20. Foster, James & Greer, Joel & Thorbecke, Erik, 1984. "A Class of Decomposable Poverty Measures," Econometrica, Econometric Society, vol. 52(3), pages 761-66, May.
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Citations

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Cited by:
  1. Chris Sakellariou, 2006. "Education policy reform, local average treatment effect and returns to schooling from instrumental variables in the Philippines," Applied Economics, Taylor & Francis Journals, vol. 38(4), pages 473-481.
  2. Brunello, Giorgio & Fort, Margherita & Weber, Guglielmo, 2007. "“For One More Year with You”: Changes in Compulsory Schooling, Education and the Distribution of Wages in Europe," IZA Discussion Papers 3102, Institute for the Study of Labor (IZA).
  3. Seamus McGuinness, 2003. "University quality and labour market outcomes," Applied Economics, Taylor & Francis Journals, vol. 35(18), pages 1943-1955.
  4. Deng, Binbin, 2010. "Schooling and Wage Revisited: Does Higher IQ Really Give You Higher Income?," MPRA Paper 23206, University Library of Munich, Germany.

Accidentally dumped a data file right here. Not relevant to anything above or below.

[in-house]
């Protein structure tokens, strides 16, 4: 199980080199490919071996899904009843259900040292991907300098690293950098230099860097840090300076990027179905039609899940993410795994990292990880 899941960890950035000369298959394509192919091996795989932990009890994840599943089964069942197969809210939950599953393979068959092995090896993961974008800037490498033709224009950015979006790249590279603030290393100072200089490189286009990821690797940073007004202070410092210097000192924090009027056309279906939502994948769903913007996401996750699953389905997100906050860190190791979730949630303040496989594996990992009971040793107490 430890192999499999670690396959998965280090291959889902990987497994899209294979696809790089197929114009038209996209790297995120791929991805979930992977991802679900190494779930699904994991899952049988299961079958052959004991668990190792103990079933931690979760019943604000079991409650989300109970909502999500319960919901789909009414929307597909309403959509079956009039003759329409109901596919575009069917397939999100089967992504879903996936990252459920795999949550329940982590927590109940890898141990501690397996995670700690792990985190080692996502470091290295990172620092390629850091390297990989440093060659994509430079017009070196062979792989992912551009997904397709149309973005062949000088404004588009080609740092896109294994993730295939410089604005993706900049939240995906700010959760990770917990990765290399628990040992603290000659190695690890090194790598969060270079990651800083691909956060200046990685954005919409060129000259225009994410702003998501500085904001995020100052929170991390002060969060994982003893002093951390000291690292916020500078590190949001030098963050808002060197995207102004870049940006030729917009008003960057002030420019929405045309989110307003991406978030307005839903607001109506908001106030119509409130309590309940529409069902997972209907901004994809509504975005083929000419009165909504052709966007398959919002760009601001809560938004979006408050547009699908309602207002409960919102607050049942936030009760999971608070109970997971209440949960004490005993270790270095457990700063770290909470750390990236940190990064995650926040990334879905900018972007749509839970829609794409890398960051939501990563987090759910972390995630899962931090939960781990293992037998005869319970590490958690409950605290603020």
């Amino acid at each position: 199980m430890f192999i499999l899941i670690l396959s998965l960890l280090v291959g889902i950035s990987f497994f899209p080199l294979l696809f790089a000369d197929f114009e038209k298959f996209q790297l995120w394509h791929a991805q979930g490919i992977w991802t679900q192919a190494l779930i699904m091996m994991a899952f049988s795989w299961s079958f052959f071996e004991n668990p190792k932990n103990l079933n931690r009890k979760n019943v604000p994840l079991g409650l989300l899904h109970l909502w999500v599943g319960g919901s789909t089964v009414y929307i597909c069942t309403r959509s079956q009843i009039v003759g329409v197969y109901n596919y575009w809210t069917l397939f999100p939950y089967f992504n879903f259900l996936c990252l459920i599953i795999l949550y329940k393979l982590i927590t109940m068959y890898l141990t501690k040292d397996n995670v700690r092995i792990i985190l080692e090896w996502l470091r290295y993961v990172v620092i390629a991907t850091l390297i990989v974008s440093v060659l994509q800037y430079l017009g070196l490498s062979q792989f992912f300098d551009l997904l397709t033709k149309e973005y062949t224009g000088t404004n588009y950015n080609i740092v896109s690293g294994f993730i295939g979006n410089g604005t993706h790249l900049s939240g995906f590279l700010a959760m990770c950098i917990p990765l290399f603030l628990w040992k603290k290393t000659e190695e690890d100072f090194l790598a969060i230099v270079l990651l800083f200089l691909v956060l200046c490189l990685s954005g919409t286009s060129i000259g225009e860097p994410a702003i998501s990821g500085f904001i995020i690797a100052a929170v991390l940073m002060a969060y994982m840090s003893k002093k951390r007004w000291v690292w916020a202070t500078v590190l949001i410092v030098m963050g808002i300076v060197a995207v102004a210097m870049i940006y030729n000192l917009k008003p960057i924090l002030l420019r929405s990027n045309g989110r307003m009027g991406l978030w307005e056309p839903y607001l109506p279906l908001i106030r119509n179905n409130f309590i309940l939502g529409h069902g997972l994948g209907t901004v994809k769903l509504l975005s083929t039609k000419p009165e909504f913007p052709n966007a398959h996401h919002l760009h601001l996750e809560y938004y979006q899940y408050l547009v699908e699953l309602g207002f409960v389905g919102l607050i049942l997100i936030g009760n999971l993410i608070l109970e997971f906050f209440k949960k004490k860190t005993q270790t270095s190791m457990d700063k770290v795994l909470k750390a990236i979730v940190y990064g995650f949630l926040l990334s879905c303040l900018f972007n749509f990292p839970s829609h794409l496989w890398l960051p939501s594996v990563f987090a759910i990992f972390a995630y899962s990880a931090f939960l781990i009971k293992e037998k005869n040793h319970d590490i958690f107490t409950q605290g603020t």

5. Shandre Thangavelu & Hu Guangzhou, 2006. "Lessons from “Benchmark” Countries: Korea & Ireland," SCAPE Policy Research Working Paper Series 0614, National University of Singapore, Department of Economics, SCAPE.
  6. Angel de la Fuente & Antonio Ciccone, 2003. "Human capital in a global and knowledge-based economy," Working Papers 70, Barcelona Graduate School of Economics.
  7. Andrea Mercatanti, 2008. "A likelihood-based analysis for relaxing the exclusion restriction in randomized experiments with imperfect compliance," Temi di discussione (Economic working papers) 683, Bank of Italy, Economic Research and International Relations Area.
  8. Tjaša Bartolj & Aleš Ahcan & Aljoša Feldinb & Sašo Polanec, 2012. "Evolution of Private Returns to Tertiary Education during Transition: Evidence from Slovenia," LICOS Discussion Papers 31412, LICOS - Centre for Institutions and Economic Performance, KU Leuven.
  9. Concetta, MENDOLICCHIO, 2006. "A Disaggregate Analysis of Private Returns to Education in Italy," Discussion Papers (ECON - Département des Sciences Economiques) 2006054, Université catholique de Louvain, Département des Sciences Economiques.
  10. Empar Pons & Maria Teresa Gonzalo, 2001. "Returns to Schooling in Spain. How Reliable Are IV Estimates?," Working Papers 446, Queen Mary, University of London, School of Economics and Finance.
  11. Shandre M. Thangavelu & Hu Guangzhou, 2006. "Lessons from "benchmark" countries : Korea & Ireland," Labor Economics Working Papers 21820, East Asian Bureau of Economic Research.